First draft: Sunday Morning Jobs
Lovely sunny morning. It had been raining for the last 36 hours which was needed. I borrowed a small incinerator from our neighbour, just across the paddock. The breeze was coming from the south-west an ideal, day for burning all of our outdated invoices, bills, etc., and at the same time, the breeze keeping the smoke from our nearby neighbours.
I messed up my Favorites on one of my computers the other day and this morning I decided to fix the problem. There are well over 2000 entries, mainly for Trainz, when I started, it seemed fairly simple to sort out but it took me over 2 hours to unravel.
A&C have got tenants for their new house, they are a Filipino family, husband, wife and 2 teenage children. The wife is a Geotech engineer and her husband also works in the same business. Pat opines that they may be working on the new motorway bypass and ring-road for Hamilton, Ngaruawhaia and we hope, Huntly, too.
2 April 2011
In 1952 Woolloomooloo in Sydney was a run down area and one of the more common places for merchant ships to dock, loading and unloading cargo. We were here to unload all our cargo over a few days. I made the most of my time in Sydney and as a young person came to love my time here. The city centre was less than a mile from our ship’s berth and buses and trams were frequent. Sydney in 1952 was an easy place to get around with streets running mainly north-south and east-west, trams seemed to run everywhere in the city centre and further afield. Today the Woolloomooloo area has been upgraded and many of the adjacent Victorian streets swept away and the wharves and warehouses upgraded to become expensive upmarket apartments and cafes.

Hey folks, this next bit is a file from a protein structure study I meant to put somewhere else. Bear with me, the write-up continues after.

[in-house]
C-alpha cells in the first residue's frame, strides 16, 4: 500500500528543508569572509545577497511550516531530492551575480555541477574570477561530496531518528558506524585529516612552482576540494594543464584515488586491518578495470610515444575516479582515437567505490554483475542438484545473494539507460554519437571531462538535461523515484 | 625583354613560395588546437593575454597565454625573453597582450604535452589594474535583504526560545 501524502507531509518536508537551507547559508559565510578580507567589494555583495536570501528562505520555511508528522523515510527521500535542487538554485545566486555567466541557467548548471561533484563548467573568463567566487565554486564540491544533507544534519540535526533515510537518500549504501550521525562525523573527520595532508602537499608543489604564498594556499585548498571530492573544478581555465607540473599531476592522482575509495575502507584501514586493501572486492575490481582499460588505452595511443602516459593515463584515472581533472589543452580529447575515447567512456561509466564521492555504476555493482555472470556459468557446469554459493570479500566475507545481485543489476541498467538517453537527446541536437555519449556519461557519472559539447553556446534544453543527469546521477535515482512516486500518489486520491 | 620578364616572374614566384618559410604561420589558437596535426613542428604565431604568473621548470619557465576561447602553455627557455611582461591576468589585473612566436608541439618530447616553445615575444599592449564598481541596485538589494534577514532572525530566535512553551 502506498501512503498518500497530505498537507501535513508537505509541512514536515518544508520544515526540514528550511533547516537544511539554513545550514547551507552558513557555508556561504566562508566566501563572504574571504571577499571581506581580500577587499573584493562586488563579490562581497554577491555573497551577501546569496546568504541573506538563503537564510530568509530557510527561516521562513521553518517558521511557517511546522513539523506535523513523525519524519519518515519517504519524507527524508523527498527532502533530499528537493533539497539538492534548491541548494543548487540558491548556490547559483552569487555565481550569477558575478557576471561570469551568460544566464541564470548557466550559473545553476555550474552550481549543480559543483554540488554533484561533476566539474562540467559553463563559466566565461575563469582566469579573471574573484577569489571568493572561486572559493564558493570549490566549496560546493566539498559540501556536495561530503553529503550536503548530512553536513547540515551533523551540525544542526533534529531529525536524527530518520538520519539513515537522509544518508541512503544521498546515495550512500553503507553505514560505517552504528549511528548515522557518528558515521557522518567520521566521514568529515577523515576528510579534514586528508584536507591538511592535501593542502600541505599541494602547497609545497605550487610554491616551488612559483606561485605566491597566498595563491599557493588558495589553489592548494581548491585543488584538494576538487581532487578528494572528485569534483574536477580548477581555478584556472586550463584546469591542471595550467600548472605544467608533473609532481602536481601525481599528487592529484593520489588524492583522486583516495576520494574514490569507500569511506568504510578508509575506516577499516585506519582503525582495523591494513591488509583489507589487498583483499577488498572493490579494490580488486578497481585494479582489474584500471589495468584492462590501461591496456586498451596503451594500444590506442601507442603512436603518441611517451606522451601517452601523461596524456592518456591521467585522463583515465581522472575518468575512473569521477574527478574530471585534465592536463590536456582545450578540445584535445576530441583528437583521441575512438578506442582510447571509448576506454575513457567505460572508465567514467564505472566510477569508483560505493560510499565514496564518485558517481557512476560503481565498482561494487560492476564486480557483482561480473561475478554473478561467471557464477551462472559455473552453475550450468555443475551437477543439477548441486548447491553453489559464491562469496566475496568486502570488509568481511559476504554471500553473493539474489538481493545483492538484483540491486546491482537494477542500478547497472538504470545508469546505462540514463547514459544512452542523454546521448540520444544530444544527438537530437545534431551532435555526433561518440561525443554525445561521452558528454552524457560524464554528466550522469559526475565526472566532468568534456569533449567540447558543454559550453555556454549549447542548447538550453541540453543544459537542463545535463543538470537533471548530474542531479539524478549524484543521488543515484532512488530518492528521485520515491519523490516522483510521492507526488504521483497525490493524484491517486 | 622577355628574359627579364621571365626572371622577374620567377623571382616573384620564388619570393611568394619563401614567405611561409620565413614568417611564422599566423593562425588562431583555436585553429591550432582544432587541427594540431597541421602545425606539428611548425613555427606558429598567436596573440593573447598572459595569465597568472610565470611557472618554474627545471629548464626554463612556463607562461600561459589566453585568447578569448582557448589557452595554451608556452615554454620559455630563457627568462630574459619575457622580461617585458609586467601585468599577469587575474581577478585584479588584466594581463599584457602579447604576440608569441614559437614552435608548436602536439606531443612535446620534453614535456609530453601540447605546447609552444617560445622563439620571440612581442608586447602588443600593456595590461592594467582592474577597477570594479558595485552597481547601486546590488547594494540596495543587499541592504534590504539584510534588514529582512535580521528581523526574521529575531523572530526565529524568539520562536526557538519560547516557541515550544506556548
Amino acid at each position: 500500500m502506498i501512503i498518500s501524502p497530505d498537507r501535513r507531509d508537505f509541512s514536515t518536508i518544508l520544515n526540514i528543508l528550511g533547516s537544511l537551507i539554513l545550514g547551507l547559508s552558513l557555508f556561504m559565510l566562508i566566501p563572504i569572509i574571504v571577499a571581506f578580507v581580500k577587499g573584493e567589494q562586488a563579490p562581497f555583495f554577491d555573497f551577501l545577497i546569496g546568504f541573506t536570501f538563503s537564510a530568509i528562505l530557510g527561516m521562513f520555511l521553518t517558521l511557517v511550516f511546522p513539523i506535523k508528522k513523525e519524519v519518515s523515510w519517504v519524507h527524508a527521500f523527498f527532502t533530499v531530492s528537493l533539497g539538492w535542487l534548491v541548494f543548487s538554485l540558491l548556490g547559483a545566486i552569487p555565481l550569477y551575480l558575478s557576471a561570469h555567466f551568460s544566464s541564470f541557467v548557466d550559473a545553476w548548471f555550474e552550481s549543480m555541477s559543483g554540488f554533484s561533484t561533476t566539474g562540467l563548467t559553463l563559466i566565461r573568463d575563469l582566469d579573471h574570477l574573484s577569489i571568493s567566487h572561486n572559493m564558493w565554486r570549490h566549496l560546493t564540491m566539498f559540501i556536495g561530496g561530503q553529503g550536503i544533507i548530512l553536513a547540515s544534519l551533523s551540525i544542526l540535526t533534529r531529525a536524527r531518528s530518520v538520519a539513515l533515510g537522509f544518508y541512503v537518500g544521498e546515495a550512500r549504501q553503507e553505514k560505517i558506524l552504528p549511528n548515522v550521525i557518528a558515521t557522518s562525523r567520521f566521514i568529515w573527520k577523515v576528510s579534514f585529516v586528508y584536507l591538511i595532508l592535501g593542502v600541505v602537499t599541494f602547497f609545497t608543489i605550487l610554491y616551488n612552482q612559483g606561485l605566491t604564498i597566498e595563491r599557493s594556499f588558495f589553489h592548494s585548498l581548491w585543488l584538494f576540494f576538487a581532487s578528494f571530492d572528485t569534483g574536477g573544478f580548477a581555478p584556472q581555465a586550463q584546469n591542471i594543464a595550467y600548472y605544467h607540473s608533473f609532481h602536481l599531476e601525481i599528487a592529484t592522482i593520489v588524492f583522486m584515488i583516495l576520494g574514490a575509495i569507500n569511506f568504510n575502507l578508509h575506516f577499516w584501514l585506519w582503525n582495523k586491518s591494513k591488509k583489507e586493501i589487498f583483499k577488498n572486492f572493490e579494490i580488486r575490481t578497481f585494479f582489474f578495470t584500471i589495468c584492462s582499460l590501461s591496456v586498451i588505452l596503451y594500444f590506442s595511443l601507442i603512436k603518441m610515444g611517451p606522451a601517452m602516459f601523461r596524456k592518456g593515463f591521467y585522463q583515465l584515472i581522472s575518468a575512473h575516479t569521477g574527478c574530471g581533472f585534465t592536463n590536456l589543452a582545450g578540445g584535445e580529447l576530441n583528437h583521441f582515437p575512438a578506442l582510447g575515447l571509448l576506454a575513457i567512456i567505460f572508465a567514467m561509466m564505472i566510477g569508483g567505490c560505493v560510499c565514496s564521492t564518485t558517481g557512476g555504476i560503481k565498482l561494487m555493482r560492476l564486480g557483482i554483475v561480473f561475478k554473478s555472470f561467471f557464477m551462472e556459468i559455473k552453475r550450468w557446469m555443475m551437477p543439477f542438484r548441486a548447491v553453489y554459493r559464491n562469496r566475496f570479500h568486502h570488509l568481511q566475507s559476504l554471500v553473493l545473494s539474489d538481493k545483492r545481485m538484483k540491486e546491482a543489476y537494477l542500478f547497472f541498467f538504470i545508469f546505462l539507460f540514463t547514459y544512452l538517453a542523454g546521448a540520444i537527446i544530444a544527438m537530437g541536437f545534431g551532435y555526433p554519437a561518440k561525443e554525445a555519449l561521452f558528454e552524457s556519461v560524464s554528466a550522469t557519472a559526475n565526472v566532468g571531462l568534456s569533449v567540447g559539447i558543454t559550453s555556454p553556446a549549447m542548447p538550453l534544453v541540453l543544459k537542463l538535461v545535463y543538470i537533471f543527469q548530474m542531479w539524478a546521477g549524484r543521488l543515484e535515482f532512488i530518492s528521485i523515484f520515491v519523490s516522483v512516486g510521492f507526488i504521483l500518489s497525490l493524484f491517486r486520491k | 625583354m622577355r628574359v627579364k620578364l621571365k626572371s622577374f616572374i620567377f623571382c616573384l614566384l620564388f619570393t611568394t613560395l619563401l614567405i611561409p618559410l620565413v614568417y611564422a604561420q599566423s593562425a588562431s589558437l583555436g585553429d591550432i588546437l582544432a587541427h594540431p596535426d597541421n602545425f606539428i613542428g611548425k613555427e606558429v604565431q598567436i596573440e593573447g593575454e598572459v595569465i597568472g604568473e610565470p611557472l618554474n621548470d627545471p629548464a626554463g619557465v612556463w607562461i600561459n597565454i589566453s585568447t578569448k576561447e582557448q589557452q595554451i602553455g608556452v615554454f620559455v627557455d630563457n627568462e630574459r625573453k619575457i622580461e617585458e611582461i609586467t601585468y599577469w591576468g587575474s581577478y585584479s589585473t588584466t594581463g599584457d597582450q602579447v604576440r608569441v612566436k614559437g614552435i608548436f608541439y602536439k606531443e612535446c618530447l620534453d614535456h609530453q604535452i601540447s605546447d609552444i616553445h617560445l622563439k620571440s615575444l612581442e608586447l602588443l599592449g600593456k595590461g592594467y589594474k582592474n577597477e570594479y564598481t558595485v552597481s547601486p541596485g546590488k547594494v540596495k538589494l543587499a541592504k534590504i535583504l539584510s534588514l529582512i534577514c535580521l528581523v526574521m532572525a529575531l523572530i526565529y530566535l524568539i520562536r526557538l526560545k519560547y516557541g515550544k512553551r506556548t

Usually, if on my own I made my way through the Royal Botanical Gardens lying next to the Woolloomooloo quayside and come out at Circular Quay. Here the crowds swirl to and from the many ferries operating from here, for Sydney is a harbour city made up of a myriad small bays. In 1952 most of the population of 1,500,000 or thereabouts lived on or close to one of the many Sydney bays. As I write this in 2011 the population of Sydney has increased to well over 4,500,000 and the population is now more extensively spread.
It was Sydney that I bought my first camera, I was in Pitt St ( I think, it was so long ago) outside the main railway station, just inside the entrance was a small camera shop with a good selection of cameras in the window. My eye fell on a fold-up one and on impulse I decided to buy it. The man in the shop seemed well versed in cameras and queried what kind of photography I was interested in and, after I told him he pulled out the fold-up camera from the window and suggested that this might be the best one for me. I was pleased, for I had not indicated which one I was interested in. I bought it on the spot along with a few rolls of film and I went down to Circular Quay to try the camera out. I found I had to get up close, telescopic lenses were not common in those days. I used up one roll of film and returned to the camera shop and enquired how long it would take to develop it. He told me that he developed the film himself and it would be ready tomorrow. I returned the following day and he had the photo’s ready for me. He then proceeded to give me instructions how to use the camera to take better pictures; close up, or if unable to get close up, how to adjust to take a sharp picture so that it could be enlarged. He also gave me, a raw novice, a few more tips to help me on my way.